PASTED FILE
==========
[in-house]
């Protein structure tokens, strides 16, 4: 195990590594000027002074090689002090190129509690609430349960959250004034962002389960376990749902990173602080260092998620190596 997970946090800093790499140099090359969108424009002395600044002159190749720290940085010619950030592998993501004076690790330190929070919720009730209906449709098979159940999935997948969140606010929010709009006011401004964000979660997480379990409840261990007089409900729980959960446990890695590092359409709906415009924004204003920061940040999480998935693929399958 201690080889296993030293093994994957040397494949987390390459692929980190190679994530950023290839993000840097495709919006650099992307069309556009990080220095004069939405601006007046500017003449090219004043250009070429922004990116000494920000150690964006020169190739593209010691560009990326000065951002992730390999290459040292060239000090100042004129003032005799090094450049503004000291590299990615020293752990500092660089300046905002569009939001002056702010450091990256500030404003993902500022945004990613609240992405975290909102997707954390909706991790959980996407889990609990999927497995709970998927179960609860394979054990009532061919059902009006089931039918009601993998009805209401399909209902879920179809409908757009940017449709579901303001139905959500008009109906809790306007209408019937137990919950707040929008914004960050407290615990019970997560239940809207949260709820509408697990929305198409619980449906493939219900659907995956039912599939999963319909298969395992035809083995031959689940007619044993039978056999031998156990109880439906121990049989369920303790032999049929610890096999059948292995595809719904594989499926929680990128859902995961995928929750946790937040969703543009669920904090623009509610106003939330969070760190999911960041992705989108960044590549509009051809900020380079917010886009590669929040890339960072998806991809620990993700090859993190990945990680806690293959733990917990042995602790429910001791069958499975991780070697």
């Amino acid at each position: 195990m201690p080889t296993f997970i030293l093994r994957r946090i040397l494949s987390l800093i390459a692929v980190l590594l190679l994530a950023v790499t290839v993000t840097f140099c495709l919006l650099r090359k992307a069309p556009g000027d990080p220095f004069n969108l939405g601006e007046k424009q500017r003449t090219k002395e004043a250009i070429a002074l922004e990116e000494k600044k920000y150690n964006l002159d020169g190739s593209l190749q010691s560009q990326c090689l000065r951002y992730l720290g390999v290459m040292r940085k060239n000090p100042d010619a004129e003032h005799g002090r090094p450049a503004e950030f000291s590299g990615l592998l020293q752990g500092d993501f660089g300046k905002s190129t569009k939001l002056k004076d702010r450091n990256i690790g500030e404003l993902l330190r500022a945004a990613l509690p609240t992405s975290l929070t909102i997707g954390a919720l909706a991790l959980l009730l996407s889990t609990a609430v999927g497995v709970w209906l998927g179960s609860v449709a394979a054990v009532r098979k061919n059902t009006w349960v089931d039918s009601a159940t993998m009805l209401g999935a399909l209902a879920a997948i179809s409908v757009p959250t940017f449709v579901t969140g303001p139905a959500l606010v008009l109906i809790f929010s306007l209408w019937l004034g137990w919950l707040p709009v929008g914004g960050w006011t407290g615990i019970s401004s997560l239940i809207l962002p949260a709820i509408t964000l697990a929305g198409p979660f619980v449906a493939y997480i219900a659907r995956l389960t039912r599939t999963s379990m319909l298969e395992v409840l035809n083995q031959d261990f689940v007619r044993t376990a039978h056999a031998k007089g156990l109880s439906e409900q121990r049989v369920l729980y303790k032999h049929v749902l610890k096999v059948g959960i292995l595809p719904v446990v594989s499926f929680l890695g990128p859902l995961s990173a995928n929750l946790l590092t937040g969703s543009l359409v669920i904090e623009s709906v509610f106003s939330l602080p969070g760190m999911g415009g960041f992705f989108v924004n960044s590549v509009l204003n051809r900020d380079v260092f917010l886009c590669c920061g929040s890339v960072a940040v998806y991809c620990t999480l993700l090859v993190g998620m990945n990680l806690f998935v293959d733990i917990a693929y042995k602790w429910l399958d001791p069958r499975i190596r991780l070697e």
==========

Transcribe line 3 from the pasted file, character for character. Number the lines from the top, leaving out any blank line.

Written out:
């Amino acid at each position: 195990m201690p080889t296993f997970i030293l093994r994957r946090i040397l494949s987390l800093i390459a692929v980190l590594l190679l994530a950023v790499t290839v993000t840097f140099c495709l919006l650099r090359k992307a069309p556009g000027d990080p220095f004069n969108l939405g601006e007046k424009q500017r003449t090219k002395e004043a250009i070429a002074l922004e990116e000494k600044k920000y150690n964006l002159d020169g190739s593209l190749q010691s560009q990326c090689l000065r951002y992730l720290g390999v290459m040292r940085k060239n000090p100042d010619a004129e003032h005799g002090r090094p450049a503004e950030f000291s590299g990615l592998l020293q752990g500092d993501f660089g300046k905002s190129t569009k939001l002056k004076d702010r450091n990256i690790g500030e404003l993902l330190r500022a945004a990613l509690p609240t992405s975290l929070t909102i997707g954390a919720l909706a991790l959980l009730l996407s889990t609990a609430v999927g497995v709970w209906l998927g179960s609860v449709a394979a054990v009532r098979k061919n059902t009006w349960v089931d039918s009601a159940t993998m009805l209401g999935a399909l209902a879920a997948i179809s409908v757009p959250t940017f449709v579901t969140g303001p139905a959500l606010v008009l109906i809790f929010s306007l209408w019937l004034g137990w919950l707040p709009v929008g914004g960050w006011t407290g615990i019970s401004s997560l239940i809207l962002p949260a709820i509408t964000l697990a929305g198409p979660f619980v449906a493939y997480i219900a659907r995956l389960t039912r599939t999963s379990m319909l298969e395992v409840l035809n083995q031959d261990f689940v007619r044993t376990a039978h056999a031998k007089g156990l109880s439906e409900q121990r049989v369920l729980y303790k032999h049929v749902l610890k096999v059948g959960i292995l595809p719904v446990v594989s499926f929680l890695g990128p859902l995961s990173a995928n929750l946790l590092t937040g969703s543009l359409v669920i904090e623009s709906v509610f106003s939330l602080p969070g760190m999911g415009g960041f992705f989108v924004n960044s590549v509009l204003n051809r900020d380079v260092f917010l886009c590669c920061g929040s890339v960072a940040v998806y991809c620990t999480l993700l090859v993190g998620m990945n990680l806690f998935v293959d733990i917990a693929y042995k602790w429910l399958d001791p069958r499975i190596r991780l070697e």